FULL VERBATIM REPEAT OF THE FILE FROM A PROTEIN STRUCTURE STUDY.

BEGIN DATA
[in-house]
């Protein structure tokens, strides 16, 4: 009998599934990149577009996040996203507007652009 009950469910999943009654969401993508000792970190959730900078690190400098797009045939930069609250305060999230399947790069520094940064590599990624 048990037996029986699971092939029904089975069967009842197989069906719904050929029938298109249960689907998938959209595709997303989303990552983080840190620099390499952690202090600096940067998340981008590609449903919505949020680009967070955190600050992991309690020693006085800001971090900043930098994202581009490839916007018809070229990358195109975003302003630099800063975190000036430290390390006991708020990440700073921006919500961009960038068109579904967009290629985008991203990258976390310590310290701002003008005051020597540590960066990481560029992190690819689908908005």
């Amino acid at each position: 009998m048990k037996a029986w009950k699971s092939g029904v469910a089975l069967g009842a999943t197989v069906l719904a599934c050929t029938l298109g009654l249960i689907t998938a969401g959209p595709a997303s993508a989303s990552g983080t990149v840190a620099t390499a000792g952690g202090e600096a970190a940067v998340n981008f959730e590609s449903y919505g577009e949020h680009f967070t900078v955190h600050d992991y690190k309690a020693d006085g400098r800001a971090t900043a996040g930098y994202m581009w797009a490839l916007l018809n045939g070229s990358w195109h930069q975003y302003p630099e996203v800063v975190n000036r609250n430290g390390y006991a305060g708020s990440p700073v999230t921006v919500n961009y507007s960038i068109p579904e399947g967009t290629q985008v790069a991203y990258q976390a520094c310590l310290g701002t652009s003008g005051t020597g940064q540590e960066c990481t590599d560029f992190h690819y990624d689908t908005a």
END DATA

[in-house]
């Protein structure tokens, strides 16, 4: 009998599934990149577009996040996203507007652009 009950469910999943009654969401993508000792970190959730900078690190400098797009045939930069609250305060999230399947790069520094940064590599990624 048990037996029986699971092939029904089975069967009842197989069906719904050929029938298109249960689907998938959209595709997303989303990552983080840190620099390499952690202090600096940067998340981008590609449903919505949020680009967070955190600050992991309690020693006085800001971090900043930098994202581009490839916007018809070229990358195109975003302003630099800063975190000036430290390390006991708020990440700073921006919500961009960038068109579904967009290629985008991203990258976390310590310290701002003008005051020597540590960066990481560029992190690819689908908005």
């Amino acid at each position: 009998m048990k037996a029986w009950k699971s092939g029904v469910a089975l069967g009842a999943t197989v069906l719904a599934c050929t029938l298109g009654l249960i689907t998938a969401g959209p595709a997303s993508a989303s990552g983080t990149v840190a620099t390499a000792g952690g202090e600096a970190a940067v998340n981008f959730e590609s449903y919505g577009e949020h680009f967070t900078v955190h600050d992991y690190k309690a020693d006085g400098r800001a971090t900043a996040g930098y994202m581009w797009a490839l916007l018809n045939g070229s990358w195109h930069q975003y302003p630099e996203v800063v975190n000036r609250n430290g390390y006991a305060g708020s990440p700073v999230t921006v919500n961009y507007s960038i068109p579904e399947g967009t290629q985008v790069a991203y990258q976390a520094c310590l310290g701002t652009s003008g005051t020597g940064q540590e960066c990481t590599d560029f992190h690819y990624d689908t908005a």